Technical Newsletter From Your Ballistic TechniciansVolume 3, Issue 3
|Take Your Best Shot
by Rich Machholz
"What bullet should I use for...?" This is the standard beginning of many of the questions we field in the Technical department here at Sierra. This time of year it usually pertains to big game applications. Obviously there isn't one answer for all questions. Generally, however, if you're going to error, error on the big side. For instance, let's say you're shooting a 7mm Rem. Mag. for deer. Usually your shots are inside 100 yards but there are opportunities that may exist at 250 to 350 yards across a clear cut field or utility right of way. Popular writings suggest that a 140 grain SBT at high velocity to reduce drop would be appropriate. Not so - the high incidence of a close shot and the effects of wind on the long shots preclude the light bullet and favor the heavier 160 grain SBT. Close shots can require less than ideal placement and angles. This coupled with high impact velocities of the light bullet can produce premature expansion, lack of penetration, and lots of ruined meat.
At long range, wind is an unseen adversary that affects light bullets to a greater extent than heavier bullets, making shots difficult at best. By using a heavier bullet you get the best of both worlds. Great penetration and adequate expansion, coupled with enhanced wind resistance give the hunter an even better chance for success at all ranges. All this with very little real difference in trajectory under field conditions.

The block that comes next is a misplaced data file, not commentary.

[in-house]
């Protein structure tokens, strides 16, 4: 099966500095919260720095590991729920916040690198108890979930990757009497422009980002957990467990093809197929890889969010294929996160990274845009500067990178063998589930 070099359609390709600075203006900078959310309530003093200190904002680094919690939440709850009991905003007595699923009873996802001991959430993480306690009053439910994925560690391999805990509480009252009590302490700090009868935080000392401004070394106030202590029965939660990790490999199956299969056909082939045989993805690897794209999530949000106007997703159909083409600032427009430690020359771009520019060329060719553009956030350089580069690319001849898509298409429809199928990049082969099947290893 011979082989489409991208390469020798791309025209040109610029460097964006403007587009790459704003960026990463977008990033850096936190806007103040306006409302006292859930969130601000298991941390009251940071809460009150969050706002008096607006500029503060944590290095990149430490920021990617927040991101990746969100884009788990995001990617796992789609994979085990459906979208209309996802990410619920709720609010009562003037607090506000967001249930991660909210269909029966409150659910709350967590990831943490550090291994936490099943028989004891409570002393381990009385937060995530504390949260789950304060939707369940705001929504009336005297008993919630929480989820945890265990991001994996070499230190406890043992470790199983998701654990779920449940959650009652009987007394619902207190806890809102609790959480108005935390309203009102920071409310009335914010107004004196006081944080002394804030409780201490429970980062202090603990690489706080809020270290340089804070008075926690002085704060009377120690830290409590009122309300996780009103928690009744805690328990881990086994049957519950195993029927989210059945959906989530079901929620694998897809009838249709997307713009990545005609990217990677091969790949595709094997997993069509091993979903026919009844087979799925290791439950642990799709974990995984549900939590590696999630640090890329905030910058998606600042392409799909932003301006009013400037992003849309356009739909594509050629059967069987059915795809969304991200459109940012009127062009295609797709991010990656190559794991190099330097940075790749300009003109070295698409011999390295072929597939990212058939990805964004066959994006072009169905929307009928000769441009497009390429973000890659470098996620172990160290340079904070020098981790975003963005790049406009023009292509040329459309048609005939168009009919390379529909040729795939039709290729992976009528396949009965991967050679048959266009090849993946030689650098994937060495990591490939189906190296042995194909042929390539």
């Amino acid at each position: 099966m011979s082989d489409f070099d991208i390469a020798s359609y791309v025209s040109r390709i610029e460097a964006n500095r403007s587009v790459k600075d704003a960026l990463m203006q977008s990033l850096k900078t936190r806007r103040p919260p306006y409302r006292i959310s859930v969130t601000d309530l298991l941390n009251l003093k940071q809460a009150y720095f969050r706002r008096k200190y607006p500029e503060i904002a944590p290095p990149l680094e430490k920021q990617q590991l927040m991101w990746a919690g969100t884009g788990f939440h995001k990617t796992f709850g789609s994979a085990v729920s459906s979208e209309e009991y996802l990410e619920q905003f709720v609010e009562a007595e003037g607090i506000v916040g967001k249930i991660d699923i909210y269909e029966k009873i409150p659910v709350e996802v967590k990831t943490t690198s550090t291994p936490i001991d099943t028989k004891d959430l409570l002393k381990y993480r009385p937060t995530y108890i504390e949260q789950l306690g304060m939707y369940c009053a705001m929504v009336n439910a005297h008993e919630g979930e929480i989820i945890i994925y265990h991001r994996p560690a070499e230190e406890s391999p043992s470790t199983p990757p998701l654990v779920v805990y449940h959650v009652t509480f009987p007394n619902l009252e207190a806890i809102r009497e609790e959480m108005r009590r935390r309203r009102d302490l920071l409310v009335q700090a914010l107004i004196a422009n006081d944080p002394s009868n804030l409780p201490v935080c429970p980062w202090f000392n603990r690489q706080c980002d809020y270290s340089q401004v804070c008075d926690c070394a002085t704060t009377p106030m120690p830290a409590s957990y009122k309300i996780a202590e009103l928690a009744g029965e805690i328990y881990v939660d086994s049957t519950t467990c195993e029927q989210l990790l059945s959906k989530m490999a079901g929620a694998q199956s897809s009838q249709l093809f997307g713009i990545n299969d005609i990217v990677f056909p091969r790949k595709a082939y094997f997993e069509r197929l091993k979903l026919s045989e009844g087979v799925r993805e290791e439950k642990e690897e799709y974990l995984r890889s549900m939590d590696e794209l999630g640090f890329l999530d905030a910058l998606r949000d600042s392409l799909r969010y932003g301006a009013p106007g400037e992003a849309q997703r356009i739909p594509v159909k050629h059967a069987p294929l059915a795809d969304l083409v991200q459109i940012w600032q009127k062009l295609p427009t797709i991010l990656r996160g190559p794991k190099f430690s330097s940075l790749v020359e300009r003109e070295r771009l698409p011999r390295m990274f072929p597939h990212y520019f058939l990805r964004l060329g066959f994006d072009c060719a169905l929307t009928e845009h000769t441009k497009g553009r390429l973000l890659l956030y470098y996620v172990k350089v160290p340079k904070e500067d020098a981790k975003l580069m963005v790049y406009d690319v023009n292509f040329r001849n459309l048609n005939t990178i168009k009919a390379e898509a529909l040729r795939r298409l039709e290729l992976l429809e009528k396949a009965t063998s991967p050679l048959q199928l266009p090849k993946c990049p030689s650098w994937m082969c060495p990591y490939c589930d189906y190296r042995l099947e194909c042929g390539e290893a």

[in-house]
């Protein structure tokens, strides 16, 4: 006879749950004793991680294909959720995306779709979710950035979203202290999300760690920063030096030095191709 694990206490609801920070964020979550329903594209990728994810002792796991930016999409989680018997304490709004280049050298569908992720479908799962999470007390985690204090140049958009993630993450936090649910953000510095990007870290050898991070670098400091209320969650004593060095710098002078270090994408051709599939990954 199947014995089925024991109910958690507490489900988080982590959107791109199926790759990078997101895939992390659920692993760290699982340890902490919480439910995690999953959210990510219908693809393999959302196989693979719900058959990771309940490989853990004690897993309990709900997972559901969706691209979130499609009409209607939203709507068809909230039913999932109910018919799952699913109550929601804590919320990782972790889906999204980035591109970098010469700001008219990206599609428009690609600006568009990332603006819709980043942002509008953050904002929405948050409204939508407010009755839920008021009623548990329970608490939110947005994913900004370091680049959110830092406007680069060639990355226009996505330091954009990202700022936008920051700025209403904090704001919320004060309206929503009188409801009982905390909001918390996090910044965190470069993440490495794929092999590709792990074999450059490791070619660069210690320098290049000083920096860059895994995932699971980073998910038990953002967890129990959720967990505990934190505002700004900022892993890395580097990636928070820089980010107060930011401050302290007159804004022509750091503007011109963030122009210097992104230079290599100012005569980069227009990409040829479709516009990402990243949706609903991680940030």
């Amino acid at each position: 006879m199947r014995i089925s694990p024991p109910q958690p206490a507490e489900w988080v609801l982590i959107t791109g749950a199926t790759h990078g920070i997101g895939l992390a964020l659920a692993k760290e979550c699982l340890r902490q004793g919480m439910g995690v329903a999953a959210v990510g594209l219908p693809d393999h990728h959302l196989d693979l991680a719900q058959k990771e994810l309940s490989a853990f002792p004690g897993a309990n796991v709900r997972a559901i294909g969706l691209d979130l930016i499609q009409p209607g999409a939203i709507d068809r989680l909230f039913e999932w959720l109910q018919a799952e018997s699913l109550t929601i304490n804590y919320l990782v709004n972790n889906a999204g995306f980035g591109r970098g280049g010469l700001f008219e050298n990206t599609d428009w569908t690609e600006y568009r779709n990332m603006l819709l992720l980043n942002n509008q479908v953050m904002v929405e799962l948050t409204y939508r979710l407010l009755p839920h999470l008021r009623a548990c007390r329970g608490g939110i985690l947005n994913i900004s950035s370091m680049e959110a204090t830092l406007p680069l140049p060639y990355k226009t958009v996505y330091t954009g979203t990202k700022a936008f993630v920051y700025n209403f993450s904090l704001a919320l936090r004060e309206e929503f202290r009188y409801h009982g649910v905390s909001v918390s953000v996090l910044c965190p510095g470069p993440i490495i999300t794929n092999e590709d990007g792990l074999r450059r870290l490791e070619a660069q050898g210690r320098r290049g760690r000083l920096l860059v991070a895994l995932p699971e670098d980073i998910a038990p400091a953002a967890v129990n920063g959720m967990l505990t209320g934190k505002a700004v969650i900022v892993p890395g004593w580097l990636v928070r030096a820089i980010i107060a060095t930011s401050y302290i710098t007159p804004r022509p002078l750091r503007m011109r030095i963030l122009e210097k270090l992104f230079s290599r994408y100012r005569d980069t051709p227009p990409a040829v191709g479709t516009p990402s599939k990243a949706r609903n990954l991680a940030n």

|Surfing Sierra III:
Zero Range and Increment Range
By Rich Machholz
If you own Sierra III, our Exterior Ballistic Computer Program, we want to share a little insight to working with the zero range and increment range. When exploring Zero Calculations, don't overlook (D) program defaults. (I) Increment Range must match up with (Z) Zero Range. Example: a 175 yard zero (Z) will not work with increments (I) of 50 or 100 yards but will perform perfectly with 25 yard (I) Increments. (Zero range must be evenly divisible by Increment range) The tip here is to use the longest increment practical when printing to conserve paper.
Bill Shehane (left) and his gunsmith Dave Tooley with Bill's 40X Remington 6-284 used to set both group and score records for 1000 yard Benchrest in the light gun class at Hawks Ridge Gun Club, Ferguson, NC. Bill's group was 3.1" and his score was a perfect 50. Bill used Sierra's #1570, 6mm 107 grain HPBT MatchKings in his 8" twist Hart barrel.